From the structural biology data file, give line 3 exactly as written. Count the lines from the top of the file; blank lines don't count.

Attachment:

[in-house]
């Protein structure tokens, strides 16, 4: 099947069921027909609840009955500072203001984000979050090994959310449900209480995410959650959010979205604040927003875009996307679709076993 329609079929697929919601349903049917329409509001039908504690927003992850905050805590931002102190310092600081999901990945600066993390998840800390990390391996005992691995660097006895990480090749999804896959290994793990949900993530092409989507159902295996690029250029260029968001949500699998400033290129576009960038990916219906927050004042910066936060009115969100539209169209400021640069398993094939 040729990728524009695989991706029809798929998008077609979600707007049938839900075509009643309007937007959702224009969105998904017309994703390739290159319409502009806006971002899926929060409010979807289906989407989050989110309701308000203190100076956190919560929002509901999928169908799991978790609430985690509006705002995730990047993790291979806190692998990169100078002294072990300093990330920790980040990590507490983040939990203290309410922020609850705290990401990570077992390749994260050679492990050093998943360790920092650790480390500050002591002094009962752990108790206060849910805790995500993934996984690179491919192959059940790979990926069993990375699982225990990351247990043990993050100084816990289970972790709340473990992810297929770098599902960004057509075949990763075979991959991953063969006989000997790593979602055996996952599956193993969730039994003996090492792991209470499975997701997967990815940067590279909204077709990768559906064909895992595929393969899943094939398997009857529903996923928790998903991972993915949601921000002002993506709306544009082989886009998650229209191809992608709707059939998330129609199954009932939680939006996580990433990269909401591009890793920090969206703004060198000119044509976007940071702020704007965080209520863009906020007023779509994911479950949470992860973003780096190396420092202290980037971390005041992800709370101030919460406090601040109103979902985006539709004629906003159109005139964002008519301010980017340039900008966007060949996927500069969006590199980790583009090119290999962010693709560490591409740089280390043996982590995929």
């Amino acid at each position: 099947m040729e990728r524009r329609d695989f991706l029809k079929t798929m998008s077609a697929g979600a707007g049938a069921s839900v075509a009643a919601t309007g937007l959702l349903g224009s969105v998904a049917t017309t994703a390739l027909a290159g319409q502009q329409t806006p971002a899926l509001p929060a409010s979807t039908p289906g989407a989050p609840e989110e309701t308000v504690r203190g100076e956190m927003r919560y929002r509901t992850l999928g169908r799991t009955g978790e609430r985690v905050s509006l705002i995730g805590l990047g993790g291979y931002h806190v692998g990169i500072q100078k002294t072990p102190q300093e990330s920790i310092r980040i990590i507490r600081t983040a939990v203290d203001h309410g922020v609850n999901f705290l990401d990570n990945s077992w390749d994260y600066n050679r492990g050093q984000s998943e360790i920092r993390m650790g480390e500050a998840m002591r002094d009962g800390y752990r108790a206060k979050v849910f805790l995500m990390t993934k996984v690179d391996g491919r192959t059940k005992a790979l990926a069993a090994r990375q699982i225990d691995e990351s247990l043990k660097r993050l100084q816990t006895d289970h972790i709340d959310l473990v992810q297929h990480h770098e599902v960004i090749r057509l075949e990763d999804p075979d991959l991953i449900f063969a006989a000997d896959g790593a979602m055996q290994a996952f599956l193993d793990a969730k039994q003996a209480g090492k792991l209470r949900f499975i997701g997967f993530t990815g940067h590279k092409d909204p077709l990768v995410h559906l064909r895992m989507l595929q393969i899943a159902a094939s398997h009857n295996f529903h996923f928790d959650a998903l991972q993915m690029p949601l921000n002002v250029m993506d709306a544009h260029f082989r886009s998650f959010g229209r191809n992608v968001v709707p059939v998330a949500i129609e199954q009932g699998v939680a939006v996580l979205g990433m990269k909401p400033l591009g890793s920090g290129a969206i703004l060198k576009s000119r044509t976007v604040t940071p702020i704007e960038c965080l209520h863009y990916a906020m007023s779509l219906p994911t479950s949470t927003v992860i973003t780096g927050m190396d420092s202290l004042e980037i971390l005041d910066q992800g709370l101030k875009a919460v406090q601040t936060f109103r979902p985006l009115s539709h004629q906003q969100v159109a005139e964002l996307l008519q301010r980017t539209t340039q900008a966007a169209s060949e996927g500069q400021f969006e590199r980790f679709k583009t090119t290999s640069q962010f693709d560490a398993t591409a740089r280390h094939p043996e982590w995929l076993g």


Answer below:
């Amino acid at each position: 099947m040729e990728r524009r329609d695989f991706l029809k079929t798929m998008s077609a697929g979600a707007g049938a069921s839900v075509a009643a919601t309007g937007l959702l349903g224009s969105v998904a049917t017309t994703a390739l027909a290159g319409q502009q329409t806006p971002a899926l509001p929060a409010s979807t039908p289906g989407a989050p609840e989110e309701t308000v504690r203190g100076e956190m927003r919560y929002r509901t992850l999928g169908r799991t009955g978790e609430r985690v905050s509006l705002i995730g805590l990047g993790g291979y931002h806190v692998g990169i500072q100078k002294t072990p102190q300093e990330s920790i310092r980040i990590i507490r600081t983040a939990v203290d203001h309410g922020v609850n999901f705290l990401d990570n990945s077992w390749d994260y600066n050679r492990g050093q984000s998943e360790i920092r993390m650790g480390e500050a998840m002591r002094d009962g800390y752990r108790a206060k979050v849910f805790l995500m990390t993934k996984v690179d391996g491919r192959t059940k005992a790979l990926a069993a090994r990375q699982i225990d691995e990351s247990l043990k660097r993050l100084q816990t006895d289970h972790i709340d959310l473990v992810q297929h990480h770098e599902v960004i090749r057509l075949e990763d999804p075979d991959l991953i449900f063969a006989a000997d896959g790593a979602m055996q290994a996952f599956l193993d793990a969730k039994q003996a209480g090492k792991l209470r949900f499975i997701g997967f993530t990815g940067h590279k092409d909204p077709l990768v995410h559906l064909r895992m989507l595929q393969i899943a159902a094939s398997h009857n295996f529903h996923f928790d959650a998903l991972q993915m690029p949601l921000n002002v250029m993506d709306a544009h260029f082989r886009s998650f959010g229209r191809n992608v968001v709707p059939v998330a949500i129609e199954q009932g699998v939680a939006v996580l979205g990433m990269k909401p400033l591009g890793s920090g290129a969206i703004l060198k576009s000119r044509t976007v604040t940071p702020i704007e960038c965080l209520h863009y990916a906020m007023s779509l219906p994911t479950s949470t927003v992860i973003t780096g927050m190396d420092s202290l004042e980037i971390l005041d910066q992800g709370l101030k875009a919460v406090q601040t936060f109103r979902p985006l009115s539709h004629q906003q969100v159109a005139e964002l996307l008519q301010r980017t539209t340039q900008a966007a169209s060949e996927g500069q400021f969006e590199r980790f679709k583009t090119t290999s640069q962010f693709d560490a398993t591409a740089r280390h094939p043996e982590w995929l076993g």